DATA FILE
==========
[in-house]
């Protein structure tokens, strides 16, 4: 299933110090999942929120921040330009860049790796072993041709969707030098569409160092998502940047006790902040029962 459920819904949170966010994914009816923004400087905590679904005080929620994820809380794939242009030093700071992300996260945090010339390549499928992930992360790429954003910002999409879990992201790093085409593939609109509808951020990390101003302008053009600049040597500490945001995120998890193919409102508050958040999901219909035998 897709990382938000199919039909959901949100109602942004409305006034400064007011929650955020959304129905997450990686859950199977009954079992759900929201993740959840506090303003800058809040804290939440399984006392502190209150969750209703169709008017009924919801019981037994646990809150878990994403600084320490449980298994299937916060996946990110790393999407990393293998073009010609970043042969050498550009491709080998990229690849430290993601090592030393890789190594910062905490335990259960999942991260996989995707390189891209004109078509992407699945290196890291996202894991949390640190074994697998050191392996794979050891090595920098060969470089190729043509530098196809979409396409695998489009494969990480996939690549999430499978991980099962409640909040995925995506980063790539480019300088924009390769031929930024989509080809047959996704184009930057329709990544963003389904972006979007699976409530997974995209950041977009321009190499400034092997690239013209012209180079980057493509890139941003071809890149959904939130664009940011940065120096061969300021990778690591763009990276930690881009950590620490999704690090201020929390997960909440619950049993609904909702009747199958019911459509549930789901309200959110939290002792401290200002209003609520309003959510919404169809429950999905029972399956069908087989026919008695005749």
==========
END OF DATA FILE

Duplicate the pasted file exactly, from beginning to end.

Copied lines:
[in-house]
């Protein structure tokens, strides 16, 4: 299933110090999942929120921040330009860049790796072993041709969707030098569409160092998502940047006790902040029962 459920819904949170966010994914009816923004400087905590679904005080929620994820809380794939242009030093700071992300996260945090010339390549499928992930992360790429954003910002999409879990992201790093085409593939609109509808951020990390101003302008053009600049040597500490945001995120998890193919409102508050958040999901219909035998 897709990382938000199919039909959901949100109602942004409305006034400064007011929650955020959304129905997450990686859950199977009954079992759900929201993740959840506090303003800058809040804290939440399984006392502190209150969750209703169709008017009924919801019981037994646990809150878990994403600084320490449980298994299937916060996946990110790393999407990393293998073009010609970043042969050498550009491709080998990229690849430290993601090592030393890789190594910062905490335990259960999942991260996989995707390189891209004109078509992407699945290196890291996202894991949390640190074994697998050191392996794979050891090595920098060969470089190729043509530098196809979409396409695998489009494969990480996939690549999430499978991980099962409640909040995925995506980063790539480019300088924009390769031929930024989509080809047959996704184009930057329709990544963003389904972006979007699976409530997974995209950041977009321009190499400034092997690239013209012209180079980057493509890139941003071809890149959904939130664009940011940065120096061969300021990778690591763009990276930690881009950590620490999704690090201020929390997960909440619950049993609904909702009747199958019911459509549930789901309200959110939290002792401290200002209003609520309003959510919404169809429950999905029972399956069908087989026919008695005749």